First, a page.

By Mauroguanandi (Own work) [Public domain], via Wikimedia Commons
I think most of us have heard the saying, you can't see the wood for the trees. Sometimes this occurs on farms such as mine and yours. We are too close to see other avenues of potential revenue. I read a story about a Taiwanese man who was looking for a way to make extra money. His story came to my attention because my neighbor has the same tree growing in his garden. 

Here in Brazil they call it a Monguba but its Latin name is Pachira aquatica. This Taiwanese man had been a truck driver but began planting 5 of these trees in pots and braided the trunks. This became very popular, especially in Japan and spread throughout Asia. This is often seen in businesses as a symbol  of financial well being. Sometimes it is called a money plant, although now many plants are labeled with this term. This now generates 7 million (US dollars) for Taiwan. Not bad when you think it all began with a truck driver, a few plants and an idea.
The point of the story is, we often think that the golden egg is either out of our reach or not for the likes of us. Let me tell you, that is nonsense. Set a time aside to brainstorm with people in your family about ideas which could be developed on your farm. Involve everyone, including kids. Often adults are jaded to possibilities and  it takes fresh eyes to see the potential.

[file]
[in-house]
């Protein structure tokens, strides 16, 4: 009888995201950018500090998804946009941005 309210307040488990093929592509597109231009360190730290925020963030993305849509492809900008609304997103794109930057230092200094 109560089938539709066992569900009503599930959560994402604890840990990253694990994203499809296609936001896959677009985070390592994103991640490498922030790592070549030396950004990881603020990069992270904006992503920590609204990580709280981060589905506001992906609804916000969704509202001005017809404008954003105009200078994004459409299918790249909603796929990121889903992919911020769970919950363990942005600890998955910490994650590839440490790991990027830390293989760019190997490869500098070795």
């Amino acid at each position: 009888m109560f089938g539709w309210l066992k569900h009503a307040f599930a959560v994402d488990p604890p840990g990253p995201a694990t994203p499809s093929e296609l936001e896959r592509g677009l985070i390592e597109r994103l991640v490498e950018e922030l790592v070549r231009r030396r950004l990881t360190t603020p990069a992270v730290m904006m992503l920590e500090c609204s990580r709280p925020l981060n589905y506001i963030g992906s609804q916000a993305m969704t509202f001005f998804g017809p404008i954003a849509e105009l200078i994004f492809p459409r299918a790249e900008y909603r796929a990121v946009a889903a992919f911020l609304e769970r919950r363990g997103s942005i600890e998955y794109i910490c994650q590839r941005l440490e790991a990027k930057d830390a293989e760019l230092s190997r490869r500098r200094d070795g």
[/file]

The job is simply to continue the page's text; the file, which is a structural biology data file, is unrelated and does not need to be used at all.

The key with any brainstorming session is not to be critical, just write everything down. If you do this perhaps once every couple of months or once a month, you and your family will begin to see potential where you hadn't before. 

When you have your list of ideas, you need to look at a few things such as how viable it is. 

  • Is there a need for what you want to do?
  • If there isn't can you create a need?
  • Who are your customers?
  • How will you get the end product to them?

  • What will it take, financially and time wise to get this going?

  • How much time can you commit to it. 

If you're idea is a product such as an artisan item, these are now considerably easier to get to market. For example, ETSY and Ebay are both excellent outlets for handmade items. Be aware, especially on Ebay you will be competing with cheap imports so you either need to make yours competitive or better quality. 

We had a mini-brain storming session a few days ago when I walked back to the house with a half of a coconut shell. It was the right size for an ashtray. This only needed flattening on the bottom to keep it from tipping over. 

That is just an example of what natural resources we have on our farm, what do you have on yours?

If you have animals, have you explored all the possibilities with those. If we take chickens for example, they offer eggs, meat, manure, feathers. Obviously you can sell the eggs you don't use and the manure is fantastic for your garden. Although you may think that feathers don't have a value, they do. If you look on Ebay there are people who sell them for crafts. They don't ask a lot of money for them, however. Consider making crafts from them. If you are stuck for ideas, go over to Pinterest, they have so many inspirational ideas. Be forewarned, Pinterest is addictive. 



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